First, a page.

Are we looking at affordability the wrong way for first home buyers? Tas from our office recently pointed out that we need to stop focusing solely on housing and maybe start looking at other forms of accommodation. Here are his thoughts.
With another person making news headlines recently by supporting the theory that First Home Buyers are pricing themselves out of the market by wasting too much money on ‘smashed avo’ breakfasts, I thought I’d share my views on the recent state of the Gold Coast FHB market.
In 2016 the average first home buyer (FHB) loan in QLD was something like $305,500. For those FHB lucky enough to have a 20% deposit to meet standard financier requirements and avoid paying mortgage insurance, this would give you a budget of circa $382,000.
The three heat maps depict the volume and location of House, Townhouse and Unit sales recorded in the Gold Coast during 2016 for $382,000 or less.
Less than 3% of houses sold last year fell within the specified budget. Of those that did, they were predominantly a mix between old established dwellings in locations like Highland Park and Nerang, or conversely reasonably modern homes situated in potentially oversupplied suburbs like Coomera and Pimpama.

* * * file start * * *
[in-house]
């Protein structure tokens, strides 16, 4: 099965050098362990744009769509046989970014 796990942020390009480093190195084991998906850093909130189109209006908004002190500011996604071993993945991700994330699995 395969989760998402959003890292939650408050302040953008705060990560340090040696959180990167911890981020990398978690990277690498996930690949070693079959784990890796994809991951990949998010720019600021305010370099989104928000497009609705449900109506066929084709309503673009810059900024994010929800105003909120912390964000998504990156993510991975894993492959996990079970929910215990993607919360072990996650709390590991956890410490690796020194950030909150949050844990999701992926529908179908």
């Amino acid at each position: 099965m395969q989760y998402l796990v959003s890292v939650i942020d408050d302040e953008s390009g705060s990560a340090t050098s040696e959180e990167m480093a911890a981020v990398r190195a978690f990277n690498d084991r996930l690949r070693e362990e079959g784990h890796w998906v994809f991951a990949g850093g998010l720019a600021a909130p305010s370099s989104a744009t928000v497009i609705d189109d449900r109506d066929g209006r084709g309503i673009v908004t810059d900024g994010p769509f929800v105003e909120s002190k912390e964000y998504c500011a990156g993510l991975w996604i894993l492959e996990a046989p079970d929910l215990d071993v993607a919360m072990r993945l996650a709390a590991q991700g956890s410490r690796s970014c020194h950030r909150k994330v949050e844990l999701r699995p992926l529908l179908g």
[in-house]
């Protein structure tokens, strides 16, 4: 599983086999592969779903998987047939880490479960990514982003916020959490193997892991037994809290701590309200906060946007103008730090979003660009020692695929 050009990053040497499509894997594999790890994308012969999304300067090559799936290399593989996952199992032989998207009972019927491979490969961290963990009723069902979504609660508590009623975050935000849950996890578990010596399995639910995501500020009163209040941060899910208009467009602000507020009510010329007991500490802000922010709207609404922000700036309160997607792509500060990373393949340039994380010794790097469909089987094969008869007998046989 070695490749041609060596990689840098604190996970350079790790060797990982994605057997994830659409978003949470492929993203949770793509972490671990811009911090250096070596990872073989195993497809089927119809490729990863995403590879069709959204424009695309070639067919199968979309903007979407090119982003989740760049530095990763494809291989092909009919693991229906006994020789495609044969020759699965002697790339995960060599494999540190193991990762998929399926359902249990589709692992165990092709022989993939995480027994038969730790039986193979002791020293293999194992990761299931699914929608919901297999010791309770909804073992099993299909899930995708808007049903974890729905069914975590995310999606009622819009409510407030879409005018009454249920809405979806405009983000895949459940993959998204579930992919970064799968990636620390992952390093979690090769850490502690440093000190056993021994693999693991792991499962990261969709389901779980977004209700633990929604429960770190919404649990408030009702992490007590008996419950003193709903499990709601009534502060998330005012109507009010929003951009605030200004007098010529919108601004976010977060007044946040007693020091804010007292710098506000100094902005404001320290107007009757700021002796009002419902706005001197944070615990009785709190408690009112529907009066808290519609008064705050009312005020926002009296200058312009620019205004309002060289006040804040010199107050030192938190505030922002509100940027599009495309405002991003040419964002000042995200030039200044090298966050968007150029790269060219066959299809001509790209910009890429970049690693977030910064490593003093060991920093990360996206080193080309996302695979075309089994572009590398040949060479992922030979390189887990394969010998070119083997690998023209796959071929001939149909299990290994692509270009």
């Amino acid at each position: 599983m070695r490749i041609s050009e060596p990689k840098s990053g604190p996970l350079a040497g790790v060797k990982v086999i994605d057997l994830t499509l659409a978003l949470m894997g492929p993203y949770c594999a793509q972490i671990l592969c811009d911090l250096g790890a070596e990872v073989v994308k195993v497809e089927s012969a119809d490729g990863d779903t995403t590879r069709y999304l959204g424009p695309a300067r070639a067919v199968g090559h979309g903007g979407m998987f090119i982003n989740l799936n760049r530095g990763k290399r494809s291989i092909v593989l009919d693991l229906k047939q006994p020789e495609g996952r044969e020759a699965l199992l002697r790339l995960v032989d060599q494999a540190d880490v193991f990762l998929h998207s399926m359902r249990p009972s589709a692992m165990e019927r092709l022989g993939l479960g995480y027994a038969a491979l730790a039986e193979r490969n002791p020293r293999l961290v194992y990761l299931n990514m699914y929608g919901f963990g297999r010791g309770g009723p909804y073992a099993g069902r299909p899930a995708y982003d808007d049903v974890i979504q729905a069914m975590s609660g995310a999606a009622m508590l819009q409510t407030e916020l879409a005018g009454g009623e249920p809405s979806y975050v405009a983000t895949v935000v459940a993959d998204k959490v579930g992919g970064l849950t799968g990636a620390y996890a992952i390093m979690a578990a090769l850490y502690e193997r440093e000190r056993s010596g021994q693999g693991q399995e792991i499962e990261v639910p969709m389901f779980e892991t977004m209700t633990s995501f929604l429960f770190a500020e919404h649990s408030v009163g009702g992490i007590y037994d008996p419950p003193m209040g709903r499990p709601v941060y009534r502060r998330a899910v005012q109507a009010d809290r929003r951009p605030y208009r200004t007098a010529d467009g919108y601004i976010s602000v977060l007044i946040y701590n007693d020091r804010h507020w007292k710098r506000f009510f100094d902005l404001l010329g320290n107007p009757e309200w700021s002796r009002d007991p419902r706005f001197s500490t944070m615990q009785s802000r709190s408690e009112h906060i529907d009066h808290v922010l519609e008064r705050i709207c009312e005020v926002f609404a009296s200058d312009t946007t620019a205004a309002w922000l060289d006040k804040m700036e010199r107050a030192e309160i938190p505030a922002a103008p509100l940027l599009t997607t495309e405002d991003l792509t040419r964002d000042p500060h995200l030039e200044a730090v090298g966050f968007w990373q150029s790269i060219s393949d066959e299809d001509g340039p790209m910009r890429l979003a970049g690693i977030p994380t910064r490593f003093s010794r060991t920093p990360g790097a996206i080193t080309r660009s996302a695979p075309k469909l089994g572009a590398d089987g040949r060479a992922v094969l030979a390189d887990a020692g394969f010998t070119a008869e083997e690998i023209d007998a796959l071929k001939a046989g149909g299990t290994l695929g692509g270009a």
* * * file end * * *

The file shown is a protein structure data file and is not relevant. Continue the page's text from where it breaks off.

When consideration is given to Townhouses, the volumes increase significantly, as do the range of suburbs. More central, convenient and arguably more desirable places like Ashmore, Burleigh Waters and Varsity Lakes become an option.
If a first home buyer is prepared to consider Units as an option, the world is basically your oyster, particularly in suburbs along the coastline and in the heart of the action, where most of the youth long to be....
Point of the story and pictures is that a FHB who wants to remain nearest to the action or the coastline can basically forget about buying a house in the Gold Coast. But realistically, they can afford an apartment located in some of, if not all of, the best spots on the coast. Whilst key issues vary considerably from city to city and state to state, the issue on the Gold Coast is arguably not inherently related to supposed supply constraints that a lot of public figures may want you to believe. There clearly are an abundance of options available in varying locations. However, perhaps on the Gold Coast the term should be rephrased to 'First Apartment Buyer' instead of ‘First Homer Buyer’.
The deeper issue is arguably more closely linked to the likes of under employment and constrained full-time employment growth, with part time employment seemingly becoming the new black. Acquiring finance without at least one full time wage is incredibly difficult, if not impossible.